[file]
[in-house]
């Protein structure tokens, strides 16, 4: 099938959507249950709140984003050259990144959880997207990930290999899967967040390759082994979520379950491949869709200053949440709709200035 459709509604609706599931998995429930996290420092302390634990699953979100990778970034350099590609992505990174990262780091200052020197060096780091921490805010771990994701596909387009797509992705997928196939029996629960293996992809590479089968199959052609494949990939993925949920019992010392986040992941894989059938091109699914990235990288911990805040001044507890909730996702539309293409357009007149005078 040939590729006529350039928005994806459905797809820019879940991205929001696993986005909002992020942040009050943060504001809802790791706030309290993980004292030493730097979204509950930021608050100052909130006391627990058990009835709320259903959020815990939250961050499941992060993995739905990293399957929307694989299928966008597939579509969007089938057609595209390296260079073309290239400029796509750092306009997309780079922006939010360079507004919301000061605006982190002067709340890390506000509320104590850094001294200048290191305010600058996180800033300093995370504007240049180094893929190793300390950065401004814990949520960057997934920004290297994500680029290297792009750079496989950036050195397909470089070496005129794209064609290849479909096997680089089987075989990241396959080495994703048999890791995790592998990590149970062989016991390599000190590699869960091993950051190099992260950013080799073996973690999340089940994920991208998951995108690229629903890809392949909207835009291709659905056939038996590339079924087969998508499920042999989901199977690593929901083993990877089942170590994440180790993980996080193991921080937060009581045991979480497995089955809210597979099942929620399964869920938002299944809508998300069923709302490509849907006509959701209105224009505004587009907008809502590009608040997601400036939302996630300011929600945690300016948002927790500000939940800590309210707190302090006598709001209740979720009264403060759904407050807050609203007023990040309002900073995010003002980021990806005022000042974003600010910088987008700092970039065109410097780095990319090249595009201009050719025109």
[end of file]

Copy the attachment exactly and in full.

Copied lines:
[in-house]
């Protein structure tokens, strides 16, 4: 099938959507249950709140984003050259990144959880997207990930290999899967967040390759082994979520379950491949869709200053949440709709200035 459709509604609706599931998995429930996290420092302390634990699953979100990778970034350099590609992505990174990262780091200052020197060096780091921490805010771990994701596909387009797509992705997928196939029996629960293996992809590479089968199959052609494949990939993925949920019992010392986040992941894989059938091109699914990235990288911990805040001044507890909730996702539309293409357009007149005078 040939590729006529350039928005994806459905797809820019879940991205929001696993986005909002992020942040009050943060504001809802790791706030309290993980004292030493730097979204509950930021608050100052909130006391627990058990009835709320259903959020815990939250961050499941992060993995739905990293399957929307694989299928966008597939579509969007089938057609595209390296260079073309290239400029796509750092306009997309780079922006939010360079507004919301000061605006982190002067709340890390506000509320104590850094001294200048290191305010600058996180800033300093995370504007240049180094893929190793300390950065401004814990949520960057997934920004290297994500680029290297792009750079496989950036050195397909470089070496005129794209064609290849479909096997680089089987075989990241396959080495994703048999890791995790592998990590149970062989016991390599000190590699869960091993950051190099992260950013080799073996973690999340089940994920991208998951995108690229629903890809392949909207835009291709659905056939038996590339079924087969998508499920042999989901199977690593929901083993990877089942170590994440180790993980996080193991921080937060009581045991979480497995089955809210597979099942929620399964869920938002299944809508998300069923709302490509849907006509959701209105224009505004587009907008809502590009608040997601400036939302996630300011929600945690300016948002927790500000939940800590309210707190302090006598709001209740979720009264403060759904407050807050609203007023990040309002900073995010003002980021990806005022000042974003600010910088987008700092970039065109410097780095990319090249595009201009050719025109």